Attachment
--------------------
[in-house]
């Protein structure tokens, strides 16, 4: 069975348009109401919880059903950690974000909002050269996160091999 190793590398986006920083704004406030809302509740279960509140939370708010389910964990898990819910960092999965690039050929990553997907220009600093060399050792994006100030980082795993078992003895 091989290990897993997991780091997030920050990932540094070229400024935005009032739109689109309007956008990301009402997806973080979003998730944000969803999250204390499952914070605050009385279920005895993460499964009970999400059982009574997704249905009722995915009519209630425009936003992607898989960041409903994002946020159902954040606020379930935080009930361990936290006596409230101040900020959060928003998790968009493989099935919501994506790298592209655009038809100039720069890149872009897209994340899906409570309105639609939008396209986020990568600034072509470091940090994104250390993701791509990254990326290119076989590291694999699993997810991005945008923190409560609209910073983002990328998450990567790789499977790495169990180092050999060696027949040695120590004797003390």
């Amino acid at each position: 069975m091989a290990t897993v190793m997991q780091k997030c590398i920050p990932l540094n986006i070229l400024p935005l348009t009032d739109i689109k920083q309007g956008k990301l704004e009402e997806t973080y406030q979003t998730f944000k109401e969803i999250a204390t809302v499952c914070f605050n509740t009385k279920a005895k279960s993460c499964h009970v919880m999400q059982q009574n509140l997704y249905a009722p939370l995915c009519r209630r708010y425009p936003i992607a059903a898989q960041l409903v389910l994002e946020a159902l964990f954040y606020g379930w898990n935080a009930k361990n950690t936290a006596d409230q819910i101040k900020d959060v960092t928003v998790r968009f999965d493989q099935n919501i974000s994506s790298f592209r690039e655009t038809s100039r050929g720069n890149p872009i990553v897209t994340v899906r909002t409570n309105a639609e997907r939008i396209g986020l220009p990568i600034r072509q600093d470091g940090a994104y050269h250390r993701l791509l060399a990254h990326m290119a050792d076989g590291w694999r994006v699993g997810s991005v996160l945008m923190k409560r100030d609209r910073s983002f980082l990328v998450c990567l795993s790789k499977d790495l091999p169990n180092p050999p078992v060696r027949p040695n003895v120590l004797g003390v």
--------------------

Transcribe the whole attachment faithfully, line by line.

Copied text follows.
[in-house]
């Protein structure tokens, strides 16, 4: 069975348009109401919880059903950690974000909002050269996160091999 190793590398986006920083704004406030809302509740279960509140939370708010389910964990898990819910960092999965690039050929990553997907220009600093060399050792994006100030980082795993078992003895 091989290990897993997991780091997030920050990932540094070229400024935005009032739109689109309007956008990301009402997806973080979003998730944000969803999250204390499952914070605050009385279920005895993460499964009970999400059982009574997704249905009722995915009519209630425009936003992607898989960041409903994002946020159902954040606020379930935080009930361990936290006596409230101040900020959060928003998790968009493989099935919501994506790298592209655009038809100039720069890149872009897209994340899906409570309105639609939008396209986020990568600034072509470091940090994104250390993701791509990254990326290119076989590291694999699993997810991005945008923190409560609209910073983002990328998450990567790789499977790495169990180092050999060696027949040695120590004797003390």
């Amino acid at each position: 069975m091989a290990t897993v190793m997991q780091k997030c590398i920050p990932l540094n986006i070229l400024p935005l348009t009032d739109i689109k920083q309007g956008k990301l704004e009402e997806t973080y406030q979003t998730f944000k109401e969803i999250a204390t809302v499952c914070f605050n509740t009385k279920a005895k279960s993460c499964h009970v919880m999400q059982q009574n509140l997704y249905a009722p939370l995915c009519r209630r708010y425009p936003i992607a059903a898989q960041l409903v389910l994002e946020a159902l964990f954040y606020g379930w898990n935080a009930k361990n950690t936290a006596d409230q819910i101040k900020d959060v960092t928003v998790r968009f999965d493989q099935n919501i974000s994506s790298f592209r690039e655009t038809s100039r050929g720069n890149p872009i990553v897209t994340v899906r909002t409570n309105a639609e997907r939008i396209g986020l220009p990568i600034r072509q600093d470091g940090a994104y050269h250390r993701l791509l060399a990254h990326m290119a050792d076989g590291w694999r994006v699993g997810s991005v996160l945008m923190k409560r100030d609209r910073s983002f980082l990328v998450c990567l795993s790789k499977d790495l091999p169990n180092p050999p078992v060696r027949p040695n003895v120590l004797g003390v």